You need to study Prohibition. The enactment of the stupidest law ever, created a class of very wealthy and powerful criminals, and a class of very wealthy and corrupt politicians. When Prohibition was repealed, the criminals lost a huge source of income. Nevertheless, income from bootlegging enabled them to put that money to good use - they built Las Vegas. When Tennessee started enacting laws that enabled cities to regulate the legal selling of alcohol, it was the end of big time bootlegging.

My mother alway said that the only people against legal alcohol sales were preachers and bootleggers.


32 posted on 02/28/2009 9:18:25 AM PST by Pelagius of Asturias
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To: Responsibility2nd

If all libertarians care about is dope right now, screw them. There are more important things to be concerned with. How about real and actual FREEDOM?


33 posted on 02/28/2009 9:18:49 AM PST by BobS
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To: Responsibility2nd

The report on Glenn Beck last night showed that the cartels have gone far beyond drugs as a means of making money. They even shake down the teachers for their Christmas bonus checks.


34 posted on 02/28/2009 9:19:17 AM PST by cripplecreek (The poor bastards have us surrounded.)
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To: Responsibility2nd
And Libertarians rule this place.

The are just a big squeaky wheel but they have no real power. You need to learn to ignore them more.

35 posted on 02/28/2009 9:19:56 AM PST by bmwcyle (The end is near and this time I mean it. Get right with JESUS NOW!)
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To: Responsibility2nd

This may be a way to soothe the pain of all the new taxes we are going to be hit with out here.


36 posted on 02/28/2009 9:20:16 AM PST by Lou Budvis ( 'Benjamin Franklin and Jefferson are rolling in their graves.')
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To: Steve Van Doorn

Our nanny.

Well, lets say I agree with you. Lets say we get rid of all the Nationalist nannies. Who needs ‘em?

States Rights forever, right?

Who needs a strong National Defense protecting us in Iraq and Afghanistan? Who needs a US Border Patrol protecting our borders against the drug cartels?

Phst. The one thing that Libertarins (libs) fail to see in their anti-nannyistic tirades is that yes... We do need the Feds.

Not to protect us against ourselves. But to protect us against our enemies.

Legalizing drugs is playing right into the hands of drug cartels.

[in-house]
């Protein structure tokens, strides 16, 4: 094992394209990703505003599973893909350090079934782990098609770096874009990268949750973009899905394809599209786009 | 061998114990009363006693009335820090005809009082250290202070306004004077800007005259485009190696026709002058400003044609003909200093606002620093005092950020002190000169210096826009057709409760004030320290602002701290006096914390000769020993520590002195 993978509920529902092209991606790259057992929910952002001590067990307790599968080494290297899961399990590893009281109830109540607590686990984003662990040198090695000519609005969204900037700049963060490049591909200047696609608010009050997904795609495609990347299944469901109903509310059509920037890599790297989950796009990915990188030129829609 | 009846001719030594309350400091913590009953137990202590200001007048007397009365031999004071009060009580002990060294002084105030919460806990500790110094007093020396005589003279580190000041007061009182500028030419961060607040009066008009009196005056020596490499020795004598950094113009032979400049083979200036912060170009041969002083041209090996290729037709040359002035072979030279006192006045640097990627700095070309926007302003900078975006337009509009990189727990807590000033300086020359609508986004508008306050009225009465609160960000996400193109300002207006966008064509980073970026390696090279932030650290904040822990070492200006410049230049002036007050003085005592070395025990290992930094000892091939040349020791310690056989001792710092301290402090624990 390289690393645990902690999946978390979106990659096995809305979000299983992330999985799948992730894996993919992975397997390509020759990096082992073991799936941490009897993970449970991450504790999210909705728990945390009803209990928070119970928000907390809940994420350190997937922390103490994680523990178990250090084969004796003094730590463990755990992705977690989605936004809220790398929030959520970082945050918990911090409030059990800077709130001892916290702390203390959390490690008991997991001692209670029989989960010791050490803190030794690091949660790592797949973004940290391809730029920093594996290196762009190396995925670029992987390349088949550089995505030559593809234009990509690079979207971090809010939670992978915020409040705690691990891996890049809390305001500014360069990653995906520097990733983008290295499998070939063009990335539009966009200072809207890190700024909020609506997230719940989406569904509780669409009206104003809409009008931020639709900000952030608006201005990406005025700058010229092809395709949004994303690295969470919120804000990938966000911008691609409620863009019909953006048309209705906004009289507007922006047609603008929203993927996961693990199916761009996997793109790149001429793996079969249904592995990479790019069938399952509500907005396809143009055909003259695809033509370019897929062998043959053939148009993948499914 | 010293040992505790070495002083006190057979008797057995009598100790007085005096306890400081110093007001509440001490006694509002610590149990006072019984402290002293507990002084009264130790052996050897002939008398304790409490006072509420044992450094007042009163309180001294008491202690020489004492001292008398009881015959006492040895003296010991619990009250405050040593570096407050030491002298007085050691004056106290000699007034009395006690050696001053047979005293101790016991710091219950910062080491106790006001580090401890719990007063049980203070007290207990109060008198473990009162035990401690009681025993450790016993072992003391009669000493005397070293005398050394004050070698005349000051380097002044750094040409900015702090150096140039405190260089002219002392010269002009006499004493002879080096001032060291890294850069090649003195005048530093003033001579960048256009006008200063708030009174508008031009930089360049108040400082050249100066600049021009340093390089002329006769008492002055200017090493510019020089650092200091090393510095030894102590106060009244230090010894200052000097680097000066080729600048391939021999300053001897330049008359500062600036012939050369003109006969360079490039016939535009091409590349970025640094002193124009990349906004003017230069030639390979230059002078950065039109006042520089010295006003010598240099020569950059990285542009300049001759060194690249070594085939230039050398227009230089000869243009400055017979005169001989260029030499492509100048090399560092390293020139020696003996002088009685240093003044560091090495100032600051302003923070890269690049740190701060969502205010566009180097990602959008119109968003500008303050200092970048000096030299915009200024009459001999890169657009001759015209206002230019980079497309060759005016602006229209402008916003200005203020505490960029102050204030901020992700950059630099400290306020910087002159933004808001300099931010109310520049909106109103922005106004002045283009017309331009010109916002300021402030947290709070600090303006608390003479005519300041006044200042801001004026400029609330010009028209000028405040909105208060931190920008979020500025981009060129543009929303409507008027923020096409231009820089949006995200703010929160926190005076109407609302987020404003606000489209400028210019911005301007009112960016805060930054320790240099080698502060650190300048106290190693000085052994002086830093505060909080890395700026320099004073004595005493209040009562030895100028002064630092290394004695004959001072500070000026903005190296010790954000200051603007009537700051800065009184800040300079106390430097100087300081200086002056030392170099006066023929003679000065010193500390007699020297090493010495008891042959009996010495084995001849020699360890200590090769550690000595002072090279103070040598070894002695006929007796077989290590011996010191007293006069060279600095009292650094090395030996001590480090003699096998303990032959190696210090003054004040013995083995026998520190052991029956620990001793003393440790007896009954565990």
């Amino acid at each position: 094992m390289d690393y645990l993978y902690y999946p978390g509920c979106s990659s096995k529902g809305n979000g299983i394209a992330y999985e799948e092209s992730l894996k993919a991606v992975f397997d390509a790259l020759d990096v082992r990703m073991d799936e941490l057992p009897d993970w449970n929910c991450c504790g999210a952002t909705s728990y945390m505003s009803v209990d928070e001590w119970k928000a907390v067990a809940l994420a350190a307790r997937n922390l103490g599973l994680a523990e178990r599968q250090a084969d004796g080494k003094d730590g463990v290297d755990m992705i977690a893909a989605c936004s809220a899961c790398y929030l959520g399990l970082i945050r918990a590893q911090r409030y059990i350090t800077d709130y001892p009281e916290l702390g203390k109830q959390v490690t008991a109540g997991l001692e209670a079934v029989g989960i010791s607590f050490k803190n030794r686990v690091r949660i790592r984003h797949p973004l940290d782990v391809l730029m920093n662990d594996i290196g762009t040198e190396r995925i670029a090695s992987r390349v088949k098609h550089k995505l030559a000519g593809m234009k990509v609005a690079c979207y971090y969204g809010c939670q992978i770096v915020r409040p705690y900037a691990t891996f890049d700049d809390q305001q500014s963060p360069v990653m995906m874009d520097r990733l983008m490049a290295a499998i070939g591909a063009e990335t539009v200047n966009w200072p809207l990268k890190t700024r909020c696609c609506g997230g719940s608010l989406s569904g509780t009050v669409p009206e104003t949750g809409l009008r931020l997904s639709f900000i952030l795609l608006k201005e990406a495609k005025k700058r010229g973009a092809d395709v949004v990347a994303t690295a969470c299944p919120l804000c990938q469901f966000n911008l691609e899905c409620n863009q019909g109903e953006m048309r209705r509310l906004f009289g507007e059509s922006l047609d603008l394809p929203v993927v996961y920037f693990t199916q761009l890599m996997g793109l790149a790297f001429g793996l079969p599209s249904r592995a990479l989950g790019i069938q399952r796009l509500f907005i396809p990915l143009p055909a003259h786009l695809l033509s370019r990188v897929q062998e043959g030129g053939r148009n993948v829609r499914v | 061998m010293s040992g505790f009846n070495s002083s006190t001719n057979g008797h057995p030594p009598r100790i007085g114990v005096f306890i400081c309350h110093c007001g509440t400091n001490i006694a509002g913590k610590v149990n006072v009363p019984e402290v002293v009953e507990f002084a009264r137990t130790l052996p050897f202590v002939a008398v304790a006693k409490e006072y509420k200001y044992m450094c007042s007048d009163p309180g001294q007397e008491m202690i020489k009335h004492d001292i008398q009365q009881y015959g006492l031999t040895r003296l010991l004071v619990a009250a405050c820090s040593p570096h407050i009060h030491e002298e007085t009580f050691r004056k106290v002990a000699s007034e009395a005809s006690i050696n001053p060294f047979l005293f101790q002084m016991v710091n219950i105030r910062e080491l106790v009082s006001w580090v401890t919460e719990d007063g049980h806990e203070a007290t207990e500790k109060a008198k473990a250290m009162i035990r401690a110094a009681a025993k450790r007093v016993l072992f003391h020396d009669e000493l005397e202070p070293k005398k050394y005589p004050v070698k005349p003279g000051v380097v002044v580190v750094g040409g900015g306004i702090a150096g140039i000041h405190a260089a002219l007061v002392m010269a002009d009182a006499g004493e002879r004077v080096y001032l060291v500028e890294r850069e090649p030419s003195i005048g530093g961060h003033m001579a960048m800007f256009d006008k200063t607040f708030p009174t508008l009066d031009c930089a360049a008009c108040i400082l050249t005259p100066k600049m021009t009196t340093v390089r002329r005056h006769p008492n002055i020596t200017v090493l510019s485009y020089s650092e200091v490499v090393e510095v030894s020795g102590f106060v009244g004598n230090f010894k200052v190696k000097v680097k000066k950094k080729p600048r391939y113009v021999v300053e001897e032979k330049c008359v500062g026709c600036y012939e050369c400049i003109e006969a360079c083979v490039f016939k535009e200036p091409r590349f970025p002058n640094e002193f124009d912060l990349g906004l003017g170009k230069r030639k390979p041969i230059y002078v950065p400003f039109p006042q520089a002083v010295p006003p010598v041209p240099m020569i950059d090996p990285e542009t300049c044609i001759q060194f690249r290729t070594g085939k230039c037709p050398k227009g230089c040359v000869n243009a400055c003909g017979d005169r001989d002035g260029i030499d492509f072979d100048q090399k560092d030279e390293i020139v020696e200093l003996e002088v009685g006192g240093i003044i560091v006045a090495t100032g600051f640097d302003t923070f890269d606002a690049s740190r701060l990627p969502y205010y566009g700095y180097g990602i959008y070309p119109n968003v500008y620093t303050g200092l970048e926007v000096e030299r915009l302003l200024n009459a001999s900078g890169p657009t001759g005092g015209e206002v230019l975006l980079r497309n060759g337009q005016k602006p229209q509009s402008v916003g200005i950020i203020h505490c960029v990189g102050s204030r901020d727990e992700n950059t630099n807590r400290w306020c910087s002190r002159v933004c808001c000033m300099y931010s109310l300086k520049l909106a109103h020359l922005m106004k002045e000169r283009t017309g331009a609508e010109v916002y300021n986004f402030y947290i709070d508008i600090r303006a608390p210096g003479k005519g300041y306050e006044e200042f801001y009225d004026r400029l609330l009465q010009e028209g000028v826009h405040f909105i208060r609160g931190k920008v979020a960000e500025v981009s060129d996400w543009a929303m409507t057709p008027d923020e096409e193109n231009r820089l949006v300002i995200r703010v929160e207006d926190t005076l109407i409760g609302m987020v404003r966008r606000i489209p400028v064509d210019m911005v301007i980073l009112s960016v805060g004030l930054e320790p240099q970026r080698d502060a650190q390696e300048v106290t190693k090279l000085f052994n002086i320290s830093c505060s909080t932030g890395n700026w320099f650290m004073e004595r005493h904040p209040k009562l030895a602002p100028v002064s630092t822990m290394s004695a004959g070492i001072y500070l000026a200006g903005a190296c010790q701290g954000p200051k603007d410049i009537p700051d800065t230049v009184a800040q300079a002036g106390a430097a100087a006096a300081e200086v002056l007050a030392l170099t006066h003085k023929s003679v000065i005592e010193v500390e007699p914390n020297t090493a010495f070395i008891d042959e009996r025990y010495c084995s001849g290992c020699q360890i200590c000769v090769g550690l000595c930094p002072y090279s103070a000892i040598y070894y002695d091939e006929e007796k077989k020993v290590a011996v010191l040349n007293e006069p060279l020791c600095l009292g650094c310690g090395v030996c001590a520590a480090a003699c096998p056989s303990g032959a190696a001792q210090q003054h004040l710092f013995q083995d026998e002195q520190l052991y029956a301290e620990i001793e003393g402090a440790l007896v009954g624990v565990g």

37 posted on 02/28/2009 9:20:33 AM PST by Responsibility2nd
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To: Responsibility2nd
The strongest drug I use is black coffee unless dark chocolate (to which I am unashamedly addicted) is a drug.

That being said, if some fool wants to waste his life stoned on a salad green I don't like, that's his problem. I am not willing to part with tax dollars to protect fools from their folly.

I am unconvinced that usage or availability would substantially increase if it were legalized. Alcohol was readily available during prohibition and anyone who really wanted it could get it. If marijuana were legally available tomorrow, I would avoid it as I do alcohol and tobacco now. I think most people would as well.

38 posted on 02/28/2009 9:21:11 AM PST by muir_redwoods (The president is an ass)
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To: bgill

“Having both legalized marijuana and the food police is like putting a humidifier and a dehumidifier in a room at the same time.”

Not if you tax both.

I would liken it more to owning the casino, AND getting fees from the ATM machine in the lobby.


39 posted on 02/28/2009 9:22:10 AM PST by Eccl 10:2 (Pray for the peace of Jerusalem - Ps 122:6)
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To: Responsibility2nd

My ideal would be a repeal of federal drug laws and a selective, non-uniform application of relaxed state drug laws to nuisance users and to violent criminals (in the latter case, to keep them in jail longer), but a “look the other way” policy regarding individuals who enjoy their vice in private and can handle the “side-effects”. No more drug raids on homes, getting the address wrong and shooting grandma and the dog. Or PDs wasting money on buying equipment to detect heat signatures.

I realize drugs “cause” problems, and I fully support the elimination from society of those members who cannot handle their chit. Criminalizing the drug is a poor substitute for properly, permanently dealing with real crimes - the equivalent of banning guns because of gun-related crimes, or pencils because of spelling errors.


40 posted on 02/28/2009 9:23:20 AM PST by M203M4 (A rainbow-excreting government-cheese-pie-eating unicorn in every pot.)
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To: PSYCHO-FREEP

Do you believe it was good for the country to end prohibition? Just curious.


41 posted on 02/28/2009 9:23:26 AM PST by blaquebyrd